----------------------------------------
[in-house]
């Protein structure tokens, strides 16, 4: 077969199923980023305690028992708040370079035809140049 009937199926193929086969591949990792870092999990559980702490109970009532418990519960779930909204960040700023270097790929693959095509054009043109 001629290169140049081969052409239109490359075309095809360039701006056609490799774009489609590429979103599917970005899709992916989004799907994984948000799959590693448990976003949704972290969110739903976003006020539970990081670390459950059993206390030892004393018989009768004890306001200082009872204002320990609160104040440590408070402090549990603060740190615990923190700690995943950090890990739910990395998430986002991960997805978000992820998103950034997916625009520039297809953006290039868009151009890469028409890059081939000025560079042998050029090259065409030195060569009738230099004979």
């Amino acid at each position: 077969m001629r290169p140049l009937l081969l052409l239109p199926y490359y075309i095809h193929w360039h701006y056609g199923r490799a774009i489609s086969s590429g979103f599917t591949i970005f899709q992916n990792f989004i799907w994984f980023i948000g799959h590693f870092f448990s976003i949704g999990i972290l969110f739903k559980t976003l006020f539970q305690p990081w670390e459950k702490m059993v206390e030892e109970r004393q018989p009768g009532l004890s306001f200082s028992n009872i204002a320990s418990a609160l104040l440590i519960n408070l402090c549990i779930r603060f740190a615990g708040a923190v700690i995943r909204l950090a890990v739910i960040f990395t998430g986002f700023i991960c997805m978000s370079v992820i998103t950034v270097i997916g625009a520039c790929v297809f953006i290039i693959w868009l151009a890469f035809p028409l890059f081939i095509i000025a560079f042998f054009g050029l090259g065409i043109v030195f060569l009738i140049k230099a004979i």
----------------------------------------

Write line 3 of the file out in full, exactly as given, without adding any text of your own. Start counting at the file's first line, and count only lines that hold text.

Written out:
């Amino acid at each position: 077969m001629r290169p140049l009937l081969l052409l239109p199926y490359y075309i095809h193929w360039h701006y056609g199923r490799a774009i489609s086969s590429g979103f599917t591949i970005f899709q992916n990792f989004i799907w994984f980023i948000g799959h590693f870092f448990s976003i949704g999990i972290l969110f739903k559980t976003l006020f539970q305690p990081w670390e459950k702490m059993v206390e030892e109970r004393q018989p009768g009532l004890s306001f200082s028992n009872i204002a320990s418990a609160l104040l440590i519960n408070l402090c549990i779930r603060f740190a615990g708040a923190v700690i995943r909204l950090a890990v739910i960040f990395t998430g986002f700023i991960c997805m978000s370079v992820i998103t950034v270097i997916g625009a520039c790929v297809f953006i290039i693959w868009l151009a890469f035809p028409l890059f081939i095509i000025a560079f042998f054009g050029l090259g065409i043109v030195f060569l009738i140049k230099a004979i």